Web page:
Article  ADS  CAS  Google Scholar 

  19. Talou, P. et al. Late-time emission of prompt fission γ rays. Phys. Rev. C 94, 064613 (2016).

    Article  ADS  Google Scholar 

  20. Armbruster, P., Labus, H. & Reichelt, K. Investigation on the primary spins of the 235U fission fragments. Z. Naturforsch. 26a, 512−522 (1971).

    Article  ADS  Google Scholar 

  21. Pleasonton, F. Prompt γ-rays emitted in the thermal-neutron induced fission of 233U and 239Pu. Nucl. Phys. A 213, 413−425 (1973).

    Article  ADS  CAS  Google Scholar 

  22. Glässel, P., Schmid-Fabian, R. & Schwalm, D. 252Cf fission revisited—new insights into the fission process. Nucl. Phys. A 502, 315−324 (1989).

    Article  ADS  Google Scholar 

  23. Naik, H., Dange, S. P. & Singh, R. J. Angular momentum of fission fragments in low energy fission of actinides. Phys. Rev. C 71, 014304 (2005).

    Article  ADS  Google Scholar 

  24. Abdelrahman, Y. et al. Average spins of primary fission fragments. Phys. Lett. B 199, 504−508 (1987).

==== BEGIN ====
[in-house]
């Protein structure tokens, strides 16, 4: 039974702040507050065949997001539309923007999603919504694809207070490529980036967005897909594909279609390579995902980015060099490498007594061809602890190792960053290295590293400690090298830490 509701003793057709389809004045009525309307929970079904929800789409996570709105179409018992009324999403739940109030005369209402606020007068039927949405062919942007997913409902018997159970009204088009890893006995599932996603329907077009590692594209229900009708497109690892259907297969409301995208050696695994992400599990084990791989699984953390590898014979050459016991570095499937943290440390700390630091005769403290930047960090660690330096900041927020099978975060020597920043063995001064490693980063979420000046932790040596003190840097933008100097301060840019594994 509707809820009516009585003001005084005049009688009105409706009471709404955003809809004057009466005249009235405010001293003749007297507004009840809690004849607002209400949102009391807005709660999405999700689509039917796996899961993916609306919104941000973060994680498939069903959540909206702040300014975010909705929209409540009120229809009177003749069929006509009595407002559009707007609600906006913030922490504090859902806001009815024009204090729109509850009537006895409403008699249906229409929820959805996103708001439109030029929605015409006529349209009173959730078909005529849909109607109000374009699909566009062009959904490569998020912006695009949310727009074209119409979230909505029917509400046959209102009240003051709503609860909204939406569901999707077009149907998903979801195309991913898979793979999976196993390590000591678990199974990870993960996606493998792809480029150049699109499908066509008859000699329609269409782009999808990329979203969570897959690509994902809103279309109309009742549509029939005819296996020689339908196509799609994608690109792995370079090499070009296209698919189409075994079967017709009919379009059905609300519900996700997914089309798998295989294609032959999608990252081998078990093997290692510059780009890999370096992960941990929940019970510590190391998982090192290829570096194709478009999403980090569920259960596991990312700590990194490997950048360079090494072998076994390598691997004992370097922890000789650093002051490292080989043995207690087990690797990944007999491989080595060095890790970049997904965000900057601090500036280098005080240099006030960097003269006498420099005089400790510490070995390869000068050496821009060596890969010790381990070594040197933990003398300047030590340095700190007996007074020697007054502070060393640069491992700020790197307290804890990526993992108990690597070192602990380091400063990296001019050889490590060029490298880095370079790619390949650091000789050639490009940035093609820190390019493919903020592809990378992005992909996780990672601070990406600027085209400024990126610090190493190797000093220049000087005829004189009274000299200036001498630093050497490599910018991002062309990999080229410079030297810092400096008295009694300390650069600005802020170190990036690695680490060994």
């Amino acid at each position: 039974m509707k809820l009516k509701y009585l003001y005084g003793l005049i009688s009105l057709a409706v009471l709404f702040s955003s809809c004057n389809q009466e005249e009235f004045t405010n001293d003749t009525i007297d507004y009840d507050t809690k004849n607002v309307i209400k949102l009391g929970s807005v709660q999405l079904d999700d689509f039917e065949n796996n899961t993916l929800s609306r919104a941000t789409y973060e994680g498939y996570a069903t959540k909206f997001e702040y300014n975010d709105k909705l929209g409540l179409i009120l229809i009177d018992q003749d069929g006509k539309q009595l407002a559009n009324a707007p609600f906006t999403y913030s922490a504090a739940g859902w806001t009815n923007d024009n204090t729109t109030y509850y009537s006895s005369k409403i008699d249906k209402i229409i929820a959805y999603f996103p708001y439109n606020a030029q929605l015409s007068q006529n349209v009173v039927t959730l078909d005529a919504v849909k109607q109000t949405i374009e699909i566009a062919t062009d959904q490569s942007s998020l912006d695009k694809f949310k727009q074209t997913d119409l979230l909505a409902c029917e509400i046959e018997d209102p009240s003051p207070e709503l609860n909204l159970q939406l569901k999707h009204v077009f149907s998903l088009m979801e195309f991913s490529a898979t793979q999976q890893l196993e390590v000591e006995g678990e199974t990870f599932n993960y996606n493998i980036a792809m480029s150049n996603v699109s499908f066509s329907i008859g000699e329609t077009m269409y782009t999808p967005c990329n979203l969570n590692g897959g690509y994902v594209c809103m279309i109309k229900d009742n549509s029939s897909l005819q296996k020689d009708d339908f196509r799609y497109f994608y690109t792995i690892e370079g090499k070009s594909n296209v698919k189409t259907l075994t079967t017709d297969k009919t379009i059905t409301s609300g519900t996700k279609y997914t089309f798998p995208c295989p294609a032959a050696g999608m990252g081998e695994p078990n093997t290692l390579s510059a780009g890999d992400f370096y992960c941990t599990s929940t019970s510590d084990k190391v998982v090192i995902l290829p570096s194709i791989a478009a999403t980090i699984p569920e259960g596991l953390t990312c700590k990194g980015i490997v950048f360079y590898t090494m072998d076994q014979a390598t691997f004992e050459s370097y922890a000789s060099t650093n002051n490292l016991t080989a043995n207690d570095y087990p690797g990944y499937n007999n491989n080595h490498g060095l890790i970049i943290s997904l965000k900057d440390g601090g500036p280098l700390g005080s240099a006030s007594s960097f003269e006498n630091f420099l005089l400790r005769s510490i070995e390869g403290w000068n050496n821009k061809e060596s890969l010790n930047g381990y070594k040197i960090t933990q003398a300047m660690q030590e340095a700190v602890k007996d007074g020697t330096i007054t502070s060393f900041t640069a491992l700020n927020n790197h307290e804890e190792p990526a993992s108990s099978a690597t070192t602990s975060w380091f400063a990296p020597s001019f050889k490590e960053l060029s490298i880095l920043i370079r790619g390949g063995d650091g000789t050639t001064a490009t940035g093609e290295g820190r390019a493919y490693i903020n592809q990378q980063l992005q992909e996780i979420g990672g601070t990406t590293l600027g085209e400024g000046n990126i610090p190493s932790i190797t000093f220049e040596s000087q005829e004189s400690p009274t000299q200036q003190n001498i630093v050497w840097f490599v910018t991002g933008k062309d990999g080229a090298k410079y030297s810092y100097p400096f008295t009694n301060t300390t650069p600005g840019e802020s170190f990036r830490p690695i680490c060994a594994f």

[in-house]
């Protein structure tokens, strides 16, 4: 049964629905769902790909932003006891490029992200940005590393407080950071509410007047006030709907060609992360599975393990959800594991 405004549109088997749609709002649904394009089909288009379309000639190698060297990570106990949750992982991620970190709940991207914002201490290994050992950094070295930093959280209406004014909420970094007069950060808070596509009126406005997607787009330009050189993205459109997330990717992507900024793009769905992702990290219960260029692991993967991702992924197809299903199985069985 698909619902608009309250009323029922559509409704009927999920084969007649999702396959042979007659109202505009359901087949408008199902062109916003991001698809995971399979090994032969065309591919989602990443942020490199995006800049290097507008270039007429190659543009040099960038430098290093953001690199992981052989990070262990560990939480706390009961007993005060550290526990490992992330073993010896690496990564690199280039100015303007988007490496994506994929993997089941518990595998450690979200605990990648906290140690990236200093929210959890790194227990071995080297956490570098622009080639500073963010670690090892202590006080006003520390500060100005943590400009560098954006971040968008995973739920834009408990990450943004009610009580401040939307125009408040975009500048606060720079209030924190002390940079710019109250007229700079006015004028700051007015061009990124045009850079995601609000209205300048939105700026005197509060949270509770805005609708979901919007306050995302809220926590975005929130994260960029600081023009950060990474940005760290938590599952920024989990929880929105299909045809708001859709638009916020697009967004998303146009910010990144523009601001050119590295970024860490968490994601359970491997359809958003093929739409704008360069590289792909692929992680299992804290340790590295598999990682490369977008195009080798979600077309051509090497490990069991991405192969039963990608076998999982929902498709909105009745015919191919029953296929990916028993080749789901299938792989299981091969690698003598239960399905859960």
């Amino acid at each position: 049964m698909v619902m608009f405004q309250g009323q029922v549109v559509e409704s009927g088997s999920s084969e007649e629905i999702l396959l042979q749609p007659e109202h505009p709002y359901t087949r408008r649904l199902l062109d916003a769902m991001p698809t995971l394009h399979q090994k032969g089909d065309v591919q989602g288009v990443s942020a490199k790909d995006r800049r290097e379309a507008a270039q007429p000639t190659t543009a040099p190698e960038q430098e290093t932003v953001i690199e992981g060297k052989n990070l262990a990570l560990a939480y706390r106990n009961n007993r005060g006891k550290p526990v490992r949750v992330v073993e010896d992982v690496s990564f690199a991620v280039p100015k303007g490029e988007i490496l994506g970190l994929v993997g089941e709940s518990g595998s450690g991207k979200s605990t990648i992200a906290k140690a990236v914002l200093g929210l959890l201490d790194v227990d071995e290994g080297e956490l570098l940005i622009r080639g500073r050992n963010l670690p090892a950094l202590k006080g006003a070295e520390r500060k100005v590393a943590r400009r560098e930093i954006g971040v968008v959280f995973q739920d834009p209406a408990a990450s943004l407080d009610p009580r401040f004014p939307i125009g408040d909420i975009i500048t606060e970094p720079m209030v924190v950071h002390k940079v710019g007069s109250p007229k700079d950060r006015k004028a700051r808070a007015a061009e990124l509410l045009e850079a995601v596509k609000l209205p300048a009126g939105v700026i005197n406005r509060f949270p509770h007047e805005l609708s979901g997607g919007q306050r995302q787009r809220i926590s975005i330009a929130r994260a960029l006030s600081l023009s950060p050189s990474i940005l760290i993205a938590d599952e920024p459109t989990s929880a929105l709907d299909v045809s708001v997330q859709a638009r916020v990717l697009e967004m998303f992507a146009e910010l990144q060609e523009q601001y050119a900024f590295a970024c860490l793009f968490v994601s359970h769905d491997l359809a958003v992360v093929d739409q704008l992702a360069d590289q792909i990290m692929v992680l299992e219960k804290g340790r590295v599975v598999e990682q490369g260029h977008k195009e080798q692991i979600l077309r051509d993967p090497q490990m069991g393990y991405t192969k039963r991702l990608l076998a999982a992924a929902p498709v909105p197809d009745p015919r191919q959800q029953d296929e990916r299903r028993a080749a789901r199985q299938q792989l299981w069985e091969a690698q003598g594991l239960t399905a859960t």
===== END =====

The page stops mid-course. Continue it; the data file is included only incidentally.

Article  ADS  CAS  Google Scholar 

  25. Boutoux, G. et al. Study of the surrogate-reaction method applied to neutron-induced capture cross sections. Phys. Lett. B 712, 319−325 (2012).

    Article  ADS  CAS  Google Scholar 

  26. Lebois, M. et al. Development of a kinematically focused neutron source with the p(7Li,n)7Be inverse reaction. Nucl. Instrum. Meth. Phys. Res. A 735, 145−151 (2014).

    Article  ADS  CAS  Google Scholar 

  27. Wilson, J. N. et al. The LICORNE neutron source and measurements of prompt γ-rays emitted in fission. Phys. Proc. 64, 107−113 (2015).

    Google Scholar 

  28. Lebois, M. et al. The ν-ball spectrometer. Nucl. Instrum. Meth. Phys. Res. A 960, 163580 (2020).

    Article  CAS  Google Scholar 

  29. Gaudefroy, L. et al. Impact of Coriolis mixing on a two-quasi-neutron isomer in 164Gd and other N=100 isotones. Phys. Rev. C 97, 064317 (2018).

    Article  ADS  CAS  Google Scholar 

  30. Brosa, U., Grossmann, S. & Müller, A. Nuclear scission. Phys. Rep. 197, 167−262 (1990).

    Article  ADS  CAS  Google Scholar 

  31. Franke-Arnold, S., Barnett, S. M., Leach, J., Courtial, J. & Padgett, M. Uncertainty principle for angular position and angular momentum. New J. Phys. 6, 103 (2004).

    Article  ADS  Google Scholar